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home : opinion : opinion
May 8, 2021

4/10/2021 12:18:00 PM
New Developments to Reduce Chloride Pollution in Cass County
By Pat Miller for the Cass SWCD


Snow and ice can form a deadly combination for motorists in northern Minnesota, and among those helping to minimize the dangers are the local, county and state highway departments.

The weapons the highway departments utilize include sand, salt and salt brine. Each has its particular benefit in the fight against icy roads and, both economically and ecologically, salt brine has become a go-to option when the conditions are right.

"Every winter is different, and this winter we haven't had to use a whole lot of salt," said Cass County Engineer Darrick Anderson. "Salt usage is very weather dependent so it is hard to compare (use) year to year. It takes some salt to make brine but, the concept is, if you are using 20 to 30 percent less salt, it should, in essence, decrease our budget for salt use by that amount."

In many situations, brine actually is more effective at clearing the road than is the combination of salt and sand.

"If you imagine a bunch of salt and sand that you just throw onto the road, if that road surface is dry, the salt and sand can blow to the side as the traffic goes by," Anderson said. "It is estimated that as much as 20 to 30 percent of that salt can bounce right off the road and onto the shoulder.

"But, if you put a little bit of water with it, the salt (brine) will stick to the pavement, more salt is being activated and there are more benefits to the road."

And to the environment.

According to the Minnesota Pollution Control Agency (MPCA), road salt is a major source of chloride entering the state's lakes, streams, wetlands and groundwater. Once that chloride reaches the water, the only way to remove it is reverse osmosis, which currently is not an option because of the prohibitive cost.

A recent University of Minnesota study found that 78 percent of salt applied for winter maintenance in the Twin Cities metro area is either transported to groundwater or remains in the local lakes, streams, wetlands, groundwater and soil. High concentrations of chloride can kill fish, invertebrates and even some plant species, according to the MPCA. Pets and wildlife that drink the water or eat nearby plants can also be at risk.

Eliminating salt from the winter road maintenance tool box is not a viable option because, currently, there are no cost-effective alternatives that are effective at melting ice on paved surfaces, according to the MPCA. Reducing the amount of salt through the use of brine, however, is more environmentally friendly.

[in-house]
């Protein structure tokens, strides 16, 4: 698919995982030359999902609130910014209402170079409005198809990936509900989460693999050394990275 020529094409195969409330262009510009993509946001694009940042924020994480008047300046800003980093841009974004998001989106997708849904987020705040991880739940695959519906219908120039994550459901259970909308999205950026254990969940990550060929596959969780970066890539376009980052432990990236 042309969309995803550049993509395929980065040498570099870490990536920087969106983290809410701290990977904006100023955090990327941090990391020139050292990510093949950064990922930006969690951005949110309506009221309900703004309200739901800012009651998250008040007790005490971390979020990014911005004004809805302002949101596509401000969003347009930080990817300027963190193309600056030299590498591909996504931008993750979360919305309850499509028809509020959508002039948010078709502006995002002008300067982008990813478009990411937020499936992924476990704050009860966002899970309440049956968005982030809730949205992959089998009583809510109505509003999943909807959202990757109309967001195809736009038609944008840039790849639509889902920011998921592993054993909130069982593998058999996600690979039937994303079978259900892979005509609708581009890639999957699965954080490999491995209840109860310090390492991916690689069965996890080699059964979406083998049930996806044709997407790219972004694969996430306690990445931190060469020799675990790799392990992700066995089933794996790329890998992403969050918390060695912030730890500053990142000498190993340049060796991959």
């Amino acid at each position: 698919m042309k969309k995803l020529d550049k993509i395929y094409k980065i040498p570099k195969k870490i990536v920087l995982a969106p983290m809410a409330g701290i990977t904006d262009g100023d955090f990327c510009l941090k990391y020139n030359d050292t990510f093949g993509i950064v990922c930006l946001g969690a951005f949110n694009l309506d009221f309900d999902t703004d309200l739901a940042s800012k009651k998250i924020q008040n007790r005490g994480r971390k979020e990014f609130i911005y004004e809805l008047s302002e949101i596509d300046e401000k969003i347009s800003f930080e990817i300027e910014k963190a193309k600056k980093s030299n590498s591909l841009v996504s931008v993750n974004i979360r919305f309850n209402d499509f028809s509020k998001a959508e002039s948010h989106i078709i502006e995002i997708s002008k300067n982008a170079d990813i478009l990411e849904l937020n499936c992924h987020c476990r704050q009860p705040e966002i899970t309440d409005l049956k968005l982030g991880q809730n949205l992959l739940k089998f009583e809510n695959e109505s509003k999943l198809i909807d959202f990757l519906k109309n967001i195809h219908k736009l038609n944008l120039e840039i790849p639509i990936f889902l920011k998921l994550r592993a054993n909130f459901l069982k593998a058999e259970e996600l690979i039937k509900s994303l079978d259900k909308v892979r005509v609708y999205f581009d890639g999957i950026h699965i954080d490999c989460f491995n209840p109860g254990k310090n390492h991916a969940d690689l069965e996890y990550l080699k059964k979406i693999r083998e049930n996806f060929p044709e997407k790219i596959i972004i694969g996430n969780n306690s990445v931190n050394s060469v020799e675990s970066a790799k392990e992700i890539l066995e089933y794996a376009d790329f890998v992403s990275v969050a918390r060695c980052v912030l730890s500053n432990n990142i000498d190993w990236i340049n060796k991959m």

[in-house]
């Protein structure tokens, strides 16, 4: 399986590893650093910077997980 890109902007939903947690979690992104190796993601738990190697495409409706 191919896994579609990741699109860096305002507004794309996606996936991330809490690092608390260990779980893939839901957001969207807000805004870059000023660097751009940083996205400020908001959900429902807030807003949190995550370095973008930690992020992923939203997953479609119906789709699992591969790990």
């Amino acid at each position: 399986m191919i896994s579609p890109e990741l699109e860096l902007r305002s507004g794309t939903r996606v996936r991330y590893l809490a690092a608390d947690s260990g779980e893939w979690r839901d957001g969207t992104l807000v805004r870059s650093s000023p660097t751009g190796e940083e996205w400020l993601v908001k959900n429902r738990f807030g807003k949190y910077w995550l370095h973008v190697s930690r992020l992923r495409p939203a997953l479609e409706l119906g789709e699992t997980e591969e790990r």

Reducing salt in the environment is among the goals of Cass County and Hubbard County, and their Soil and Water Conservation Districts. The Leech Lake River Comprehensive Watershed Management Plan, which is funded for implementation with dollars dedicated from the Clean Water Land and Legacy Amendment through grants administered by the Minnesota Board of Water and Soil Resources, was developed through their partnership, according to Cass County Environmental Services Director John Ringle. To meet the plan goals, the partnership was able to allocate $30,000 to Chloride Reduction Projects in both Counties.

In Cass County, according to Ringle, its share of the funding was coupled with an additional $45,000 from the Cass SWCD Local Capacity fund to purchase salt brining equipment for the County Highway Department to allow it to reduce the winter chloride use by up to 30 percent throughout the entire county.

"This is a great example of being able to utilize Legacy Funding in a very expedient manner, to do something that might not have happened as quickly without this additional assistance, that benefits everyone in the county and helps protect our resources," said Cass County Commissioner Neal Gaalswyk.

"The SWCD has helped us out a lot with the 'One Watershed, One Plan' focus, and one of their goals is to reduce the chloride in the environment," Anderson said. "We have the same goals, and by them helping us fund our own brine production, and by us having brine more readily available in all of our shops, our hope is that we can reduce our salt usage as well.

"The SWCD definitely helped us fund this project, and so did the County Board through the capital budget program. The SWCD essentially purchased the tanks for the brine and the capital plan paid for the building plus all the plumbing and electric that goes in it. This definitely is a good partnership."

Other entities have also benefitted from the partnership.

"The County also is providing brine to Shingobee Township, the City of Walker and, eventually, even to Turtle Lake Township," Anderson said. "Those three partners have purchased salt from us in the past (at cost) and they have indicated that they are interested in using our brine as well."

From the minnows swimming in Leech Lake to the motorist traveling the Cass County roads, everyone is benefitting from the brine project. And, hopefully, more projects are on the way.

"With the help of the recent development of a Leech Lake River Watershed Comprehensive Management Plan, and funding earmarked by the Clean Water Land and Legacy Amendment through a grant from the Minnesota Board of Water Soil Resources, when the opportunity to improve Leech Lake Watershed water quality surfaced, the Cass SWCD was eager to do its part," Ringle said. "Additional funding from the LLRCWMP is available on a biennial basis to assist landowners and cooperating agencies in the wise use, conservation and management of the watershed's natural resources."

For more information on the SWCD and its projects, contact the Cass SWCD at the County Environmental Services office at (218)547-7241.





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